“Sometimes there isn’t a large enough pool of young Native people who are ready to attend college,” Taylor said, adding “we can see a paradox here that many of the New York State or SUNY and private schools do have Native American studies programs, where you can take courses on these cultures and peoples.”

Of the 3,261 first-year students enrolled at Cornell for Fall 2014, only .6 percent identify as Native American or Hawaiian. At Ithaca College only nine of the 6,587 undergraduate students identify as Native American.

 Although few Native American students are present in local higher education institutions, New York State is home to eight federally recognized nations, including the Cayuga Nation that occupied central New York.

Currently, there are almost 600 indigenous nations in the United States. Despite the variety of ethnicities, Native Americans are thought of as having the same culture, Ground said.

“We have different languages, different histories, different cultural heritages and different religions,” he said. “When we say Native Americans we are really talking about a race of people, when we say someone is Onondaga, Cherokee, Navajo, Hopi or Lakota, then we would be talking about their ethnicity.”

Through the upcoming presentation and discussions, Ground and other Indigenous community members hope to represent Natives and shed light on their contemporary issues.

Click this link to see an interactive map of the tribes of New York State.

See this post on Ithaca Week.

Cortaca 2014: SUNY Cortland creates campaign to combat last year’s chaos

By Emily Hull and TinaMarie Craven

SUNY Cortland's football team practices before Saturday's game.

SUNY Cortland’s football team practices before Saturday’s game.

SUNY Cortland’s ‘Take Back Cortaca’ campaign, a part of the Cortaca Commission, will begin this week in an effort to prevent the mayhem that occurred during last year’s football contest between the Red Dragons and the Ithaca College Bombers.

“We’re aiming at restoring Cortaca to what we feel it should be and discouraging a lot of the activity that lead to the problems last year,” Fred Pierce, SUNY Cortland public relations director and member of the Cortaca Commission’s Task Force, said.

More than 30 people were arrested and charged with misdemeanors and felonies including driving while intoxicated and possession of marijuana after thousands of students stormed into the streets, flipping cars and jumping from windows during the 55th-annual Cortaca Jug game. The riots occurred on Nov. 16, 2013 in the city of Cortland, put the game’s future in jeopardy when community members called for the game to be cancelled.

In the immediate aftermath of the riots, SUNY Cortland President Erik Bitterbaum and city of Cortland Mayor Brian Tobin created the Cortaca Commission. The 21-member team’s goal was to formulate a plan to prevent a similar situation in the future.

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“What the commission discovered is there really are two Cortacas,” Pierce said. “There’s Cortaca Jug, the football game and the campus event we’re all proud of and there’s Cortaca the excuse to party and do stupid things. That is what we’re aiming at stopping.”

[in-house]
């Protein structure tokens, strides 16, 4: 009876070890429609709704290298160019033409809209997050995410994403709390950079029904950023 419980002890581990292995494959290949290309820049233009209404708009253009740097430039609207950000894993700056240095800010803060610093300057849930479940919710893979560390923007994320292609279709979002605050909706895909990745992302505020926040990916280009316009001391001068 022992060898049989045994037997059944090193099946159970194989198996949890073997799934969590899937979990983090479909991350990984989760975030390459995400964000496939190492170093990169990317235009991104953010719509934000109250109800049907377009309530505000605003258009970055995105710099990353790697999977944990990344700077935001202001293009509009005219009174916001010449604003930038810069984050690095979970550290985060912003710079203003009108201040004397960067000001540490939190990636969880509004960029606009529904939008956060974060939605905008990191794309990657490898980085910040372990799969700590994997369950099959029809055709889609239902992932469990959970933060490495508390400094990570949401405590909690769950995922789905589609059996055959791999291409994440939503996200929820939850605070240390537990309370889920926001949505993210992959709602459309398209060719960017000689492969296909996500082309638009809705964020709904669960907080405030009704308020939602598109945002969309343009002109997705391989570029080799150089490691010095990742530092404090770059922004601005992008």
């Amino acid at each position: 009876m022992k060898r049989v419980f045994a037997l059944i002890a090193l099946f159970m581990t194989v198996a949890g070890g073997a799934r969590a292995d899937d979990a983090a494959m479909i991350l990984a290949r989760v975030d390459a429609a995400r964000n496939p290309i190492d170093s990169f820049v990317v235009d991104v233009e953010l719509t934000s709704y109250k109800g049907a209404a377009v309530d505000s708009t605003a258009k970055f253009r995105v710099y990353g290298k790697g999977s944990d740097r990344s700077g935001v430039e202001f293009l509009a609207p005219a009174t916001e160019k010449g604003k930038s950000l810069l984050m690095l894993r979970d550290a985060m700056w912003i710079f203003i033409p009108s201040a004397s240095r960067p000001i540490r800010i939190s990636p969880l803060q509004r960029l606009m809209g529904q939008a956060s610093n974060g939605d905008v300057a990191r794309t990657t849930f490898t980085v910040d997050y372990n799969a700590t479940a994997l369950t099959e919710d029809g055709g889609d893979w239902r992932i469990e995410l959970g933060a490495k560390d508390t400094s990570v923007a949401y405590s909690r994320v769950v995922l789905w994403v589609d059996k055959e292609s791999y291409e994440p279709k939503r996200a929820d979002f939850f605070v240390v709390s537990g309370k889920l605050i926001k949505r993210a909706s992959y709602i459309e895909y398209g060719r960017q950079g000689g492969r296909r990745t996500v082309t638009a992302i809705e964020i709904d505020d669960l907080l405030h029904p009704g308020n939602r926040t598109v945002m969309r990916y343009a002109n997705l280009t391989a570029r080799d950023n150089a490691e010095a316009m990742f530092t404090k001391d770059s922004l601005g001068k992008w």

Pierce said this year, Cortland officials will be monitoring Cortaca related content on social media. Social media posts contributed to last year’s extreme behavior and the increasingly rowdy behavior the partiers displayed, making the posts about the Cortaca celebrations go viral on the internet. Popular websites like Huffington Post and Buzzfeed posted articles about the Cortaca riots making the local event an international story.

“We’re all looking at the social media now,” Pierce said. “So students who think its fun to show photos of themselves or their friends passed out in snow banks or in various stages of undress, or doing keg stands, when somebody tweets something, we’re going to make a phone call.”

Since Nov. 2013, the Task Force has worked to control the parties that are expected at this year’s game by adding a city social host ordinance, increasing police presence and requesting officers from the New York State Liquor Authority to investigate underage sales within the Cortland area. SUNY Cortland could not release numbers on how many officers that are expected on game-day, but said several other law enforcement agencies will be assisting University and City Police.

SUNY Cortland senior Kieran Barber said he’s seen more of a police presence in the city after the Cortaca riots, especially during Monroe Fest, a SUNY Cortland springtime party weekend.

“The task force and law enforcement have definitely been improving their tactics in preparing for parties,” Barber said. “During Monroe Fest, there were cops on the street at 8 in the morning and looking at houses just to make sure. They’re definitely stepping up their game to be more vigilant and asserting their control.”

According to Pierce, however, the university understands they are not going to wipe drinking at Cortaca out completely. The commission thought it was important to provide alternatives for students to take part in.

An open-mic night, Thursday Night Football viewing party, pep rally, pre-game carnival and dance concert following the game, featuring White Panda will be part of the week leading up to the Nov. 15 game. The concert will also be raffling off $20,000 worth of prizes, including iPads, GoPro cameras, MacBook Pros and gift cards. To win the prizes, however, students must be present at the event.